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Census findings point to decade of rural distress

P. Sainath
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For first time since 1921, India's urban population goes up by more than its rural

FOOTLOOSE NATION: Fatigued migrant workers from Tiroda in Gondia district of Maharashtra journeying on the floor of a train to Nagpur (rural) looking for work. They are out of their homes 18-20 hours a day — Photo: P. Sainath
FOOTLOOSE NATION: Fatigued migrant workers from Tiroda in Gondia district of Maharashtra journeying on the floor of a train to Nagpur (rural) looking for work. They are out of their homes 18-20 hours a day — Photo: P. Sainath

Is distress migration on a massive scale responsible for one of the most striking findings of Census 2011: that for the first time since 1921, urban India added more numbers to its population in a decade than rural India did?

At 833.1 million, India's rural population today is 90.6 million higher than it was a decade ago. But the urban population is 91 million higher than it was in 2001. The Census cites three possible causes for the urban population to have risen by more than the rural: ‘migration,' ‘natural increase' and ‘inclusion of new areas as ‘urban.' But all three factors applied in earlier decades too, when additions to the rural population far outstripped those to the urban. Why then is the last decade so different? While valid in themselves, these factors cannot fully explain this huge urban increase. More so in a census in which the decadal growth percentage of population records “the sharpest decline since India's independence.”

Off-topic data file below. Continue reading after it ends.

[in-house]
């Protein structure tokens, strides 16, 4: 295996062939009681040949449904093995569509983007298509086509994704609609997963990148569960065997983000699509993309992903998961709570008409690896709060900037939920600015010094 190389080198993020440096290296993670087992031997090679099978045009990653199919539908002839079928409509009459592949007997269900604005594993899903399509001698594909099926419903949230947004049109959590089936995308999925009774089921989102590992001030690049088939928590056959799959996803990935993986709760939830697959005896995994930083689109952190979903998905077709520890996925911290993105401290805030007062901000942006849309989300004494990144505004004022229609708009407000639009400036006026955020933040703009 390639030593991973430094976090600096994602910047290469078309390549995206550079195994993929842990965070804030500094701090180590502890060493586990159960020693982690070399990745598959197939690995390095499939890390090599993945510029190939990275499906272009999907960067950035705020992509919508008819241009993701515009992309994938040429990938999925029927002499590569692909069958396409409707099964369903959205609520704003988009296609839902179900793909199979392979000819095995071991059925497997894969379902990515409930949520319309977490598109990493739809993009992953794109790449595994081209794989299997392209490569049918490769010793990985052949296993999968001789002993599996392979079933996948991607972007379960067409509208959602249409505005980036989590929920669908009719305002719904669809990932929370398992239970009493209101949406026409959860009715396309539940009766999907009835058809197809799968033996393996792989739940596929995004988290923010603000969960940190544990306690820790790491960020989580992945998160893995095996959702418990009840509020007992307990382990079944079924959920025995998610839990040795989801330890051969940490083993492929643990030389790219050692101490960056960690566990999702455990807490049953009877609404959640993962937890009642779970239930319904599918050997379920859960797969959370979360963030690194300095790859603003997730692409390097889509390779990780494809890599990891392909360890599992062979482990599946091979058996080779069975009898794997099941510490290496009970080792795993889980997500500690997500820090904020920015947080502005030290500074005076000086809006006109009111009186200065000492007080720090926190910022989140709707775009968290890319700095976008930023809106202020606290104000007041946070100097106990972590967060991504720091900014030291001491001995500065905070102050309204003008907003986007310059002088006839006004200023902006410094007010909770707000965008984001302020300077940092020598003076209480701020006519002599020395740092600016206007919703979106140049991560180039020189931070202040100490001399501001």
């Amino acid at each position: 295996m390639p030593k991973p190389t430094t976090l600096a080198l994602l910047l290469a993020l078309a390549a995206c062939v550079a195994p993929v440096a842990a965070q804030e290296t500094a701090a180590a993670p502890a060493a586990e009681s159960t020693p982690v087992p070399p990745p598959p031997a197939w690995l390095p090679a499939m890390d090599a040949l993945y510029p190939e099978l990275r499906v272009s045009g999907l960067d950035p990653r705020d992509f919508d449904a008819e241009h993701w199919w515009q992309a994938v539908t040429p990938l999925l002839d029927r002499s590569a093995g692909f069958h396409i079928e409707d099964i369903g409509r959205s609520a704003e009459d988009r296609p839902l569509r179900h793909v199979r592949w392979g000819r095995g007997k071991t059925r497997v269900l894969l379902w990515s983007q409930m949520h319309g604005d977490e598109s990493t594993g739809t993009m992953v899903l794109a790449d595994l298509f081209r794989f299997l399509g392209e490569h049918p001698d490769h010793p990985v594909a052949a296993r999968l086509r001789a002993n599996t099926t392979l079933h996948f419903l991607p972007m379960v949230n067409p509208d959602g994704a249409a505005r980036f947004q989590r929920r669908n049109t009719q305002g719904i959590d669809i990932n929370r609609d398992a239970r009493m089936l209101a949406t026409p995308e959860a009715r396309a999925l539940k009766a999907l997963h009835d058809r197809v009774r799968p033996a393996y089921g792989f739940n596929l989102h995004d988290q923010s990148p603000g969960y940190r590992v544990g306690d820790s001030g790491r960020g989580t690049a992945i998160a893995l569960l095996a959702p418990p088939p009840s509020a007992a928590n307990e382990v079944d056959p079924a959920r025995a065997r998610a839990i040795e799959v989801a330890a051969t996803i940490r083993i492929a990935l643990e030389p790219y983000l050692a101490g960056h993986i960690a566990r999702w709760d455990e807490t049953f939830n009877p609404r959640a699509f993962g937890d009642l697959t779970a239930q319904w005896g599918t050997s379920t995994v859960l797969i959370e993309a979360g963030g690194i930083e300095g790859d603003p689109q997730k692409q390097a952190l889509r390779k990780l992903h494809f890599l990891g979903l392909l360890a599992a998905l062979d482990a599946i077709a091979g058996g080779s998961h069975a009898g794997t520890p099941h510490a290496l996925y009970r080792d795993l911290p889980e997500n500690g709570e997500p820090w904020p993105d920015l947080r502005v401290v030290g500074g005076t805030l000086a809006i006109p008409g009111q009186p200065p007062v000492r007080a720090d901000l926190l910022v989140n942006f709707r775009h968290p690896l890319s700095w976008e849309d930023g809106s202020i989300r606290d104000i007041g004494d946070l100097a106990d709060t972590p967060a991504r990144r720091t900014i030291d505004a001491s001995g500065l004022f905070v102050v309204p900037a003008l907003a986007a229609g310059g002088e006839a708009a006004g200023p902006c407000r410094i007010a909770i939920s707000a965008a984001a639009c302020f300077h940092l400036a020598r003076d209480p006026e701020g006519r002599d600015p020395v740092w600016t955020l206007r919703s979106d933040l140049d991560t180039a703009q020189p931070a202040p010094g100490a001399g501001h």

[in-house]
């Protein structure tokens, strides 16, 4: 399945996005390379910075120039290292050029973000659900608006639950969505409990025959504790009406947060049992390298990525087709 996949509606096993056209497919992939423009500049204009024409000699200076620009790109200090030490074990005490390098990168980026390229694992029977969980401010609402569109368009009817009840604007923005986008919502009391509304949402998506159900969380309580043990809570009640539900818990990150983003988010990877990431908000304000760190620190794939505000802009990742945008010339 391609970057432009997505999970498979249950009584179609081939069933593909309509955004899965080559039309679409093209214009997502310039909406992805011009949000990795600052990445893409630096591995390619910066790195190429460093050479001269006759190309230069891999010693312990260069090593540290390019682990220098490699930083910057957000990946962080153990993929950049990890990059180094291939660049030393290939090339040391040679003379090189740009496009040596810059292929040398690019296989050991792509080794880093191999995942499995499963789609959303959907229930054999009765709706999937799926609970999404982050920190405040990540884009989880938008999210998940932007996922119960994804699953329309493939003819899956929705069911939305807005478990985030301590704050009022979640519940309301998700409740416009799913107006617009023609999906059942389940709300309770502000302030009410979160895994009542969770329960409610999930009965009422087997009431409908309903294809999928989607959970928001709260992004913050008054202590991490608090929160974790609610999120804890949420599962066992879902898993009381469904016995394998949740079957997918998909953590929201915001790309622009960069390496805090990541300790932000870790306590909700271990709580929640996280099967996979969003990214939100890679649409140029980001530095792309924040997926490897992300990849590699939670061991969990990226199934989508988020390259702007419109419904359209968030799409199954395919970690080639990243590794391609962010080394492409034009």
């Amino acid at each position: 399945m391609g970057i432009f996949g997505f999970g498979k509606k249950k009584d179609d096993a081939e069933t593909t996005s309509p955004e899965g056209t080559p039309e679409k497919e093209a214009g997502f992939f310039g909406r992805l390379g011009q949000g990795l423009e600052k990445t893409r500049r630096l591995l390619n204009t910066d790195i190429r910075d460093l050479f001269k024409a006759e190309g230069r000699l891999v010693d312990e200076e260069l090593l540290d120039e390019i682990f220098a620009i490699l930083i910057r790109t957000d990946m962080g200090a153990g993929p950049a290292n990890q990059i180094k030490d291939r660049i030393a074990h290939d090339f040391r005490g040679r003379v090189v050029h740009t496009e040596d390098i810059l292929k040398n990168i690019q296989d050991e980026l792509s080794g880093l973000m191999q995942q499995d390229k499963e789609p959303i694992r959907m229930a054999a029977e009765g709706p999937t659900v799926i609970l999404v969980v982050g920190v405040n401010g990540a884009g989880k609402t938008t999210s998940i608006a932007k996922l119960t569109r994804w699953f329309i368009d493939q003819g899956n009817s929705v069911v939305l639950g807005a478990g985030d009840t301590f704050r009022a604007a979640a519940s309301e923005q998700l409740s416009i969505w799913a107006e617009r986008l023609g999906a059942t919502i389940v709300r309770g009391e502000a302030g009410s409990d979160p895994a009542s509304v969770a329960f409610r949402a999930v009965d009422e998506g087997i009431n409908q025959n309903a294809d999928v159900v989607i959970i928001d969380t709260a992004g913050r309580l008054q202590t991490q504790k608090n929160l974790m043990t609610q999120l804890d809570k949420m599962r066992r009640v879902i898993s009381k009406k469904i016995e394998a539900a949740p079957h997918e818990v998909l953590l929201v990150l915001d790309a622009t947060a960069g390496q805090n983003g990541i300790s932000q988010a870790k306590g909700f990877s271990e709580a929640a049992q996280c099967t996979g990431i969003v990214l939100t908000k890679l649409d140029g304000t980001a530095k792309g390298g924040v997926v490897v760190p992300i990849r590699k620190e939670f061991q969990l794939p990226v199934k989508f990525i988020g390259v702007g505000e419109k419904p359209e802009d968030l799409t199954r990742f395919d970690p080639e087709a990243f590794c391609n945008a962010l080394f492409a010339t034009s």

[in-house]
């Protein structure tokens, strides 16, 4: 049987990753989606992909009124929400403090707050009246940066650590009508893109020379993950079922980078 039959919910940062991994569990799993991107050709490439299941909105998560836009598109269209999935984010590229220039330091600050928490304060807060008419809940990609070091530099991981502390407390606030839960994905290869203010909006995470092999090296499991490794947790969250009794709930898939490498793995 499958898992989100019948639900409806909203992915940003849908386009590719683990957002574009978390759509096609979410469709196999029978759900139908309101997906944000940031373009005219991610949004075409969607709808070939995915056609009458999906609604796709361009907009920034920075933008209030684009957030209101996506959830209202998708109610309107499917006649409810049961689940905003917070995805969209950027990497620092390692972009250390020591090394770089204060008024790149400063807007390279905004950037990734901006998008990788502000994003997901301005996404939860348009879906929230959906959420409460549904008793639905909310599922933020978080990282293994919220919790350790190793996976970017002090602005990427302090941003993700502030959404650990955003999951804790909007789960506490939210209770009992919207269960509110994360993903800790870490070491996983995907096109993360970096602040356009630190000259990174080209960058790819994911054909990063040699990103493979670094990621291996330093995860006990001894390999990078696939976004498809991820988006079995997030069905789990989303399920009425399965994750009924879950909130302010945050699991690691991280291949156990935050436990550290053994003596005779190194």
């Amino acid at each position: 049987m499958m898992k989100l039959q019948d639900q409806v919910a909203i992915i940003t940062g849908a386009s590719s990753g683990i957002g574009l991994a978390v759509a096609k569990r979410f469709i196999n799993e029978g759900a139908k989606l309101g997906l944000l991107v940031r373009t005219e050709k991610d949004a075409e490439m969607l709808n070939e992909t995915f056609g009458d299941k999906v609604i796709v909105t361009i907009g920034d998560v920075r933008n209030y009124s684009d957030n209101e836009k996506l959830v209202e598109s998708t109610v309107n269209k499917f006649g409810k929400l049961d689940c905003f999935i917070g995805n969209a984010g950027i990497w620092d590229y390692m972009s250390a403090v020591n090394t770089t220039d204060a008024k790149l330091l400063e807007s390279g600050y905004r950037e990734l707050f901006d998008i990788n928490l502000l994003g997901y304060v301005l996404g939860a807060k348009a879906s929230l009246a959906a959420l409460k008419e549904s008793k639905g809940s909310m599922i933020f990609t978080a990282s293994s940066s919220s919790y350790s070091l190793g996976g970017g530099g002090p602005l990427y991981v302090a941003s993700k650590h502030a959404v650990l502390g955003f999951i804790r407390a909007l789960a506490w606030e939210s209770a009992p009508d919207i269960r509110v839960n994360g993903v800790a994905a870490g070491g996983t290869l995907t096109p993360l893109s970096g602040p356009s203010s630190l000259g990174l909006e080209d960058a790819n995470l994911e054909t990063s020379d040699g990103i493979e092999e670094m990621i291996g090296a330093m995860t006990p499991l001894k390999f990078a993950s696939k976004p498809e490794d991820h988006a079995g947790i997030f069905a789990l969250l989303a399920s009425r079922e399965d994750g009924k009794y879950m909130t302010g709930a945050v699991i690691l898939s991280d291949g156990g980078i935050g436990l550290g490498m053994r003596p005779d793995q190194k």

Take the 2001 Census. It showed us that the rural population had grown by more than 113 million since 1991. And the urban by over 68 million. So rural India had added 45 million people more than urban. In 2011, urban India's increase was greater than that of rural India's by nearly half a million, a huge change. The last time the urban increase surpassed the rural was 90 years ago, in 1921. Then, the rural total actually fell by close to three million compared to the 1911 Census.

However, the 1921 Census was unique. The 1918 Influenza epidemic that killed 50-100 million people worldwide, ravaged India. Studies of the 1921 Census data say it records between 11 and 22 million deaths more than would have been normal for that decade. There was also the smaller impact of World War I in which tens of thousands of Indian soldiers died as cannon fodder for Imperial Britain in Europe and elsewhere.

Collapse of livelihood

If Influenza left its fatal imprint on the 1921 enumeration, the story behind the numbers of the 2011 Census speaks of another tragedy: the collapse of millions of livelihoods in agriculture and its related occupations. And the ongoing, despair-driven exodus that this sparked in the countryside.

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